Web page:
Telehealth: Tips for Helping Kids With Autism Take Part

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 Tips for Helping Kids With Autism Take Part

MONDAY, July 5, 2021 (HealthDay News)

Telehealth is increasing in popularity in the United States, partly due to the pandemic. But some children with autism have difficulty sitting through these virtual appointments.

Yet those visits can be a helpful part of a child's ongoing medical care, and their convenience may help limit time away from work and school, according to the American Academy of Pediatrics' Healthy Children website.

Dr. Kristin Sohl, a pediatrician with University of Missouri Health Care, offers some tips for making these visits successful.

It's best when your child sees the same doctors because they know your child and are familiar with their needs, Sohl said in an academy news release.

Also, it's important to talk with your pediatrician about how you and your child like to be seen for medical care. This will help determine when it is the right time for an in-person visit or a telehealth visit, she noted.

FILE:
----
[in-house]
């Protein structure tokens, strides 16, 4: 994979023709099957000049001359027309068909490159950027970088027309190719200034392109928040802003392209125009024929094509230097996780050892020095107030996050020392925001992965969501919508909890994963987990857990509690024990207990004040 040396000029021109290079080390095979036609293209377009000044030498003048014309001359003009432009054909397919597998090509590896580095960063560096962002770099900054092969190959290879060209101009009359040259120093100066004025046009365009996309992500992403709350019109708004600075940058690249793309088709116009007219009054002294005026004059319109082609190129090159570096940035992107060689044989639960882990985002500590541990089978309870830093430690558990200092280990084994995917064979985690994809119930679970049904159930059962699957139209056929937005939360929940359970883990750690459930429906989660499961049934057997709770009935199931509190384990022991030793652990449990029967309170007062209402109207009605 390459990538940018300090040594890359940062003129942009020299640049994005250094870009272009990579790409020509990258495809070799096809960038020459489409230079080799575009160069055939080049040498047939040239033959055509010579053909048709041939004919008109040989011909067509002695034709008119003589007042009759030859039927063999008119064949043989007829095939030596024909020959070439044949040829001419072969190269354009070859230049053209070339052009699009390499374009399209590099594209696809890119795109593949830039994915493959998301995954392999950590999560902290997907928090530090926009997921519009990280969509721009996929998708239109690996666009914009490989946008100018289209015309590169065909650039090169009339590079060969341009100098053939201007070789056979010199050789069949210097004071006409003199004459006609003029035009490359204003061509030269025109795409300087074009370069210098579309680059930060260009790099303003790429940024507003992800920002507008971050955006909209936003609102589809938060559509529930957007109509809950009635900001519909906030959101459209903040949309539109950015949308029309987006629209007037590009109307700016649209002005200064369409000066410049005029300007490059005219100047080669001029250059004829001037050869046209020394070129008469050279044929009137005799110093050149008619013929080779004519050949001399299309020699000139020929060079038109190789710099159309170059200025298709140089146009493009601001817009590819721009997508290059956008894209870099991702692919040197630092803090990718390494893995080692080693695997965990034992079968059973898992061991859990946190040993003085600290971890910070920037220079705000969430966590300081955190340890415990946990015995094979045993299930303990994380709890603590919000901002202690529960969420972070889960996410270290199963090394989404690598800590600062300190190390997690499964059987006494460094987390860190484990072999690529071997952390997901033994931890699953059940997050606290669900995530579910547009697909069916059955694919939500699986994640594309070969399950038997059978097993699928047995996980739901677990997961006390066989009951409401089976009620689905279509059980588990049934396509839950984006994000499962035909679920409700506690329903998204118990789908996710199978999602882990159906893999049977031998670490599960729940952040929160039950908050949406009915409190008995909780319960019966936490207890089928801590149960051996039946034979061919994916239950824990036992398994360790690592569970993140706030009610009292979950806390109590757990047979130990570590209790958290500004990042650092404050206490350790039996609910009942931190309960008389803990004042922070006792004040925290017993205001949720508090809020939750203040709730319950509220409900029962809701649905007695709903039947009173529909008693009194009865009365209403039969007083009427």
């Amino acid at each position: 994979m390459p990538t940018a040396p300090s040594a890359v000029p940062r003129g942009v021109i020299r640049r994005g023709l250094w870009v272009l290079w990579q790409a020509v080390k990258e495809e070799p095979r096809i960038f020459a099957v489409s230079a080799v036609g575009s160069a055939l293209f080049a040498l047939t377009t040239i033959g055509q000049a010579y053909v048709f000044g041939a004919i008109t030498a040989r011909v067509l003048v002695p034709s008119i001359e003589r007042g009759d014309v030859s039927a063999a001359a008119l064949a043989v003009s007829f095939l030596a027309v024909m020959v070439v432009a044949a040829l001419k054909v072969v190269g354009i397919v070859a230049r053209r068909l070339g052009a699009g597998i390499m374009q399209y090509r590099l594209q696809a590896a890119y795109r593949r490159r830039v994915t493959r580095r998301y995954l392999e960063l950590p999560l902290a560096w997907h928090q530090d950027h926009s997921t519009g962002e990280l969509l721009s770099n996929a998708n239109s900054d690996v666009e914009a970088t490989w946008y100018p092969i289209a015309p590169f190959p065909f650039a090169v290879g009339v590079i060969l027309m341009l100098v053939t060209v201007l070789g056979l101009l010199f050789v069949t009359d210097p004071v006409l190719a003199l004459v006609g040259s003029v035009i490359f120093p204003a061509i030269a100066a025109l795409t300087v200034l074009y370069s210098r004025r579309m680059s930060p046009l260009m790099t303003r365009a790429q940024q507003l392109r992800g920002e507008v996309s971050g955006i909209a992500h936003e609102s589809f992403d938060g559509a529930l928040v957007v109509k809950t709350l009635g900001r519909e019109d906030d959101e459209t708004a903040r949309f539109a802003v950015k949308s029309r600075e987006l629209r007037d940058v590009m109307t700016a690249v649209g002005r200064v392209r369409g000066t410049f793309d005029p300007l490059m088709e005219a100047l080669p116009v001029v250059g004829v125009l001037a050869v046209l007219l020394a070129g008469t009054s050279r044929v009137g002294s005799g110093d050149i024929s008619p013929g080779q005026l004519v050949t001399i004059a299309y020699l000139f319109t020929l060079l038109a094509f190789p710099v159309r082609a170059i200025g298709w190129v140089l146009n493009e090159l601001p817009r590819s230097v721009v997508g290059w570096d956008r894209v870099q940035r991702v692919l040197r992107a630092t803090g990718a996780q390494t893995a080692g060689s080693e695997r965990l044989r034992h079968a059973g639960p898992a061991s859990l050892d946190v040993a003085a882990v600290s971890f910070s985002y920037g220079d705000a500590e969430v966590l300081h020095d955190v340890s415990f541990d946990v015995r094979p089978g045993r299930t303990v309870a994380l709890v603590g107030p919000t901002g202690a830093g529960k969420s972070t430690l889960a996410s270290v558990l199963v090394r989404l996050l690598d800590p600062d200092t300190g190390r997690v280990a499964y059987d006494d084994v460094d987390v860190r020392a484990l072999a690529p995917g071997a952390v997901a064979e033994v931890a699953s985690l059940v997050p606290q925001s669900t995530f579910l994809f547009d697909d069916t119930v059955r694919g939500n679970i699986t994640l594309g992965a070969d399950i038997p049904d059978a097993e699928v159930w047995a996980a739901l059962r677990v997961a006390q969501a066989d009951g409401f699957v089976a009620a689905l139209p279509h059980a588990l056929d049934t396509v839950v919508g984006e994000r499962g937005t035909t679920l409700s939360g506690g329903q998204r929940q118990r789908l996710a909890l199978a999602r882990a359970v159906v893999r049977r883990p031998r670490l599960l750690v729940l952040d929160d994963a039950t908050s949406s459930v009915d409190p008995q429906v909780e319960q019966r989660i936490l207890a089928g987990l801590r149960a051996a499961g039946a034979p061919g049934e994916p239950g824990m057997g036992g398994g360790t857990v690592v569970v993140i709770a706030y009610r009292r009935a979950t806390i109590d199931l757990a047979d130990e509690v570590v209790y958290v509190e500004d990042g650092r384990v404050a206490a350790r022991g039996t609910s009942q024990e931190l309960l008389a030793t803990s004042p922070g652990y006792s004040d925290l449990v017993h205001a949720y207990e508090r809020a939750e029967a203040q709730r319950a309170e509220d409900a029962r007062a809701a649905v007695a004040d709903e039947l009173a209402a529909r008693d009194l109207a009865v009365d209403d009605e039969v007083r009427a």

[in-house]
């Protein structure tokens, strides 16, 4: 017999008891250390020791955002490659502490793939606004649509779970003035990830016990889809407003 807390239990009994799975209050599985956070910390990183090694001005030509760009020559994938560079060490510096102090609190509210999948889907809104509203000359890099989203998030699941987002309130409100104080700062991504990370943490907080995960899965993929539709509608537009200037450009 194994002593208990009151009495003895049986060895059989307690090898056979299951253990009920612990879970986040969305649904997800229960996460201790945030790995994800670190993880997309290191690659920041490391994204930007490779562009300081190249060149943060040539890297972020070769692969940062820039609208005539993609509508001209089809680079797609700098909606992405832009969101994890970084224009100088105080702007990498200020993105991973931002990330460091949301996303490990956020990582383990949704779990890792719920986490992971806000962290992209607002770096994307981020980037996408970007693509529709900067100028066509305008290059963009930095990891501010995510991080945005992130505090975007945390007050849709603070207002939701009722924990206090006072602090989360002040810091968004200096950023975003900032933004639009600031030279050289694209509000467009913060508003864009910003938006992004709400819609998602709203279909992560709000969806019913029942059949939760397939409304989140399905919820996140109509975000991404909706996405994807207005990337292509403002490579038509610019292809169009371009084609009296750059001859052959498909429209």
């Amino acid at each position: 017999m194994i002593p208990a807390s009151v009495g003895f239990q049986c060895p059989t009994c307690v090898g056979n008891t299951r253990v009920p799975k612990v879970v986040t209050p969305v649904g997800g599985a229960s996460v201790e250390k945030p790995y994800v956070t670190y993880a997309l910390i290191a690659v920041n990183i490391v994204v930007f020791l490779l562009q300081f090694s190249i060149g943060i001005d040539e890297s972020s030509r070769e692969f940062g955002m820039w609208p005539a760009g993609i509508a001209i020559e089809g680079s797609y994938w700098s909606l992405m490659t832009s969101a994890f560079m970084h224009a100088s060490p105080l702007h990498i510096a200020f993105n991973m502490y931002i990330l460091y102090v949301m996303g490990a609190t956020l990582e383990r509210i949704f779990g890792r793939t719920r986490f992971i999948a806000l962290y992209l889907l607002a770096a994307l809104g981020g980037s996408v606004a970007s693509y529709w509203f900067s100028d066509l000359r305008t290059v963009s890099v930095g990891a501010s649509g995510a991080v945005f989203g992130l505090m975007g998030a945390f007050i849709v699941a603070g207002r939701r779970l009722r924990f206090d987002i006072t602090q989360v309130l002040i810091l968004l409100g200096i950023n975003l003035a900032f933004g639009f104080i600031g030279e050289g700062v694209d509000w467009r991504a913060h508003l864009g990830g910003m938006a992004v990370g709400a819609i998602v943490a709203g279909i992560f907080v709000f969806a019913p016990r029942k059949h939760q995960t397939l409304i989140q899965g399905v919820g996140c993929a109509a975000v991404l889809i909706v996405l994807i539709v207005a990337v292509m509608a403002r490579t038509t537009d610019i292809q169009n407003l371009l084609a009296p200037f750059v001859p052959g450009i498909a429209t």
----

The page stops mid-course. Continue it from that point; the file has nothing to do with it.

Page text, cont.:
Preparation can help the appointments go more smoothly. Find out in advance which parts of the visit the pediatrician would like your child to participate in, and during which parts your child can take breaks.

Share tips with the pediatrician about ways to communicate with your child that you've found work well, Sohl suggested. Let your child have their favorite toy, stuffed animal, book or other item to show the doctor.

Prepare your space, too. Practice logging in before the appointment and double check your equipment, including the camera, microphone and internet connection. If you or your child needs accommodations, call the pediatrician's office to request an interpreter service or communication assistance.

Think ahead about where you want to be with your child for the appointment so that you are comfortable sharing medical information with the doctor, Sohl said.

Show your child what to expect beforehand, to help them be comfortable with a telehealth visit. Try using tools like social stories or visual schedules or simple first/then boards, Sohl advised. You can ask your doctor if they have these or other tools.

Tell your child that they will see their doctor on the computer or phone screen. Point out that they can talk and show things to the doctor just like in person.

Some final tips: Of course, do not drive during a telehealth appointment. Be sure to have your child with you since it is their appointment. Make notes of stories or examples of your child's progress to share, and have your questions ready.

More information

The U.S. Centers for Disease Control and Prevention has more about autism spectrum disorder.

SOURCE: American Academy of Pediatrics, news release, June 23, 2021

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